Rays have stage set for another thrilling playoff push

Rays have stage set for another thrilling playoff push

ST. PETERSBURG -- Carlos Pena looks toward the season's final two months and sees magic.

"The stage is set, in my opinion, for good things to happen," Pena said.

The Rays' first baseman still believes the fairy tale that began in 2008 has yet to be completed.

"I think we would like to put ourselves in the right position to receive what's coming," Pena said. "It's a funny thing because it's something you can't put a finger on. It's not tangible. It's more of an attitude. It's more of a way of thinking. It's more just a way of being. And I think if we achieve that type of state, we're right where we want to be."

57 games remain on the Rays' schedule, so the team needs to continue playing as it did on its just-completed road trip and turn that success into a roll. In April, Tampa Bay played like the team many forecast to win the World Series. At that juncture, the club appeared to indeed have the magic of which Pena talked.

Broken mirrors, black cats and walking under ladders could summarize the Rays' season after their grand opening month.

Most of the team's bad luck has been delivered in the form of injuries, beginning with the granddaddy of them all -- Evan Longoria's partially torn left hamstring. Pitching and defense is Tampa Bay's mantra. When Longoria is in the lineup, the team has pitching, defense and a much-improved offense.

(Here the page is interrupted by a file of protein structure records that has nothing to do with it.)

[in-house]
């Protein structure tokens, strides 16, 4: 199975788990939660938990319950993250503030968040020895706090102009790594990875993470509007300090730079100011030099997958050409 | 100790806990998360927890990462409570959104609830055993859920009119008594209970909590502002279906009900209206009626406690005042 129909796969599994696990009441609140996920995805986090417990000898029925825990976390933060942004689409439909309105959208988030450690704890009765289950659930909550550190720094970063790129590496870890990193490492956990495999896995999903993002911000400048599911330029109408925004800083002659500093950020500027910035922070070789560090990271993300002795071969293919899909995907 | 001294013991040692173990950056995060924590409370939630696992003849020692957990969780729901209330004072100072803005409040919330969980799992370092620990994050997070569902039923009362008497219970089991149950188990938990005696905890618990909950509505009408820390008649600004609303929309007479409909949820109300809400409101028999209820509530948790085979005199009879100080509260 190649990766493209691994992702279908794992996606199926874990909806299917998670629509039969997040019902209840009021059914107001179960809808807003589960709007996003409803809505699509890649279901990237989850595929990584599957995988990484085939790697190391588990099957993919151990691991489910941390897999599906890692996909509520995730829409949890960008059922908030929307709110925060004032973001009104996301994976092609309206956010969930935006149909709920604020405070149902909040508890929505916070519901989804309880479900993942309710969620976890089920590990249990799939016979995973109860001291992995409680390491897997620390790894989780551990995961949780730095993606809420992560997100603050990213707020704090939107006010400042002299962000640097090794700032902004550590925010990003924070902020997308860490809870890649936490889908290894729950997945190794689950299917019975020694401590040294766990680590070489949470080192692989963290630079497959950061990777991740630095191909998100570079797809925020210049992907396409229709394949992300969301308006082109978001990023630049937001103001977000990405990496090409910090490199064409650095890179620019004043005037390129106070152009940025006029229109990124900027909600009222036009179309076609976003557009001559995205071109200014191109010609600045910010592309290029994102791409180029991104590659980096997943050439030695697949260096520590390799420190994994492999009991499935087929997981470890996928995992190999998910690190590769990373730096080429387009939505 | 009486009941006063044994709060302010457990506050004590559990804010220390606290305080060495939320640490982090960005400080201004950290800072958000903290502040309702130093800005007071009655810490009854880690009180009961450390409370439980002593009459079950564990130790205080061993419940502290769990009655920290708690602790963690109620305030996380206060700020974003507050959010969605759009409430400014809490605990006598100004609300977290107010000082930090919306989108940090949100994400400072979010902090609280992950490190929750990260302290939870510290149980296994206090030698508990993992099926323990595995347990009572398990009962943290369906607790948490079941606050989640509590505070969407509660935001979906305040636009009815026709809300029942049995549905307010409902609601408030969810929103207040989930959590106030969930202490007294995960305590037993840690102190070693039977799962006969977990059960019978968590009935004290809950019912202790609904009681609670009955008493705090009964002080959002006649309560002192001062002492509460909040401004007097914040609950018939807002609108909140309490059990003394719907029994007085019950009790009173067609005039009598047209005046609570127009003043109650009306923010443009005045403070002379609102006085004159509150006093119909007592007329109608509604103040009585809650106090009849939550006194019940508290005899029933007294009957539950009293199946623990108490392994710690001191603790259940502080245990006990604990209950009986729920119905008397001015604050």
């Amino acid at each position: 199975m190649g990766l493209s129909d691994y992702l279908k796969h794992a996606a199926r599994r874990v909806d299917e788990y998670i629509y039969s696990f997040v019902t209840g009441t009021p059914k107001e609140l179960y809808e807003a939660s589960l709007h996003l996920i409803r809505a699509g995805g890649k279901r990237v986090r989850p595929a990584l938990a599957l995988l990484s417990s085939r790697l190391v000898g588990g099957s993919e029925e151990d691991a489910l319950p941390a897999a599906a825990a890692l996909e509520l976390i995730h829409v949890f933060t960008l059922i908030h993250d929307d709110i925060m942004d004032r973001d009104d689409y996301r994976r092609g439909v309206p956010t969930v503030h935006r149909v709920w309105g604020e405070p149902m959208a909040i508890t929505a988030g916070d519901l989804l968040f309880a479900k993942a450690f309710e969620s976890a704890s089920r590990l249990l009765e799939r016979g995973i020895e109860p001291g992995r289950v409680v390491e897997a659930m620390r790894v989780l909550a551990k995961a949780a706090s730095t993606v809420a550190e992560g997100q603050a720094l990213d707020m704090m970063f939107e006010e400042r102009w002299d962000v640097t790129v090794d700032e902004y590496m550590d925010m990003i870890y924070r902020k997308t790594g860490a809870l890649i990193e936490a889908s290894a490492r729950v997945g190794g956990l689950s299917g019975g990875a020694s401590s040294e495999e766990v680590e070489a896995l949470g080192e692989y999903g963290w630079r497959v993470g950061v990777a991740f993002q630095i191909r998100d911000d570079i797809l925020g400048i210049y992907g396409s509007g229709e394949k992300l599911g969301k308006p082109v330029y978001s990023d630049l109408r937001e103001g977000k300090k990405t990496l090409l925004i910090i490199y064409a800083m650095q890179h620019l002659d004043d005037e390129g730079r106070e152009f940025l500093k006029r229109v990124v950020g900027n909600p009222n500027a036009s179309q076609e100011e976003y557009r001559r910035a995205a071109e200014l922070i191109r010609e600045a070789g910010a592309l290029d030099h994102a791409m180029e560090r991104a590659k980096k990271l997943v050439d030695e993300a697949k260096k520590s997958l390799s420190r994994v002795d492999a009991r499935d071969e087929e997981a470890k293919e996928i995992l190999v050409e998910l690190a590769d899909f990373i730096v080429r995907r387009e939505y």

With Longoria, the team was 15-8. Without Longoria, it is 40-42.

But it hasn't been just Longoria, as other players have gone on and off the disabled list as well. That inconsistency in the lineup affected the team not only on offense, but also on defense.

Nevertheless, the Rays have managed to remain in the hunt. Through 105 games this season, they are 55-50, which is the same mark they had after 105 games in 2011.

Manager Joe Maddon is the picture of optimism, the likes of which allow him to see the sunshine through Tropicana Field's teflon roof. But when pressed for what it's going to take for this year's team to make a run, the face of Tampa Bay's manager went sober.

"The thing that has to happen is we have to be a more consistent offensive club," Maddon said. "That's it."

While more offense is needed, getting more offense out of this year's group is not something that should be considered a pipe dream. Maddon noted that the players fueling this year's offense have a "track record of performance that indicates something better is going to happen."

"We just have to have our guys in house hit like they're capable of," Maddon said. "I really believe that."

On paper, the argument can be made that the Rays have a better-than-average chance to reach the playoffs. They have managed to survive while key players were gone, and those players should be back soon. They have solid starting pitching that seems to be getting even stronger lately. They are young, enabling them to better handle the physical demands of a 162-game season.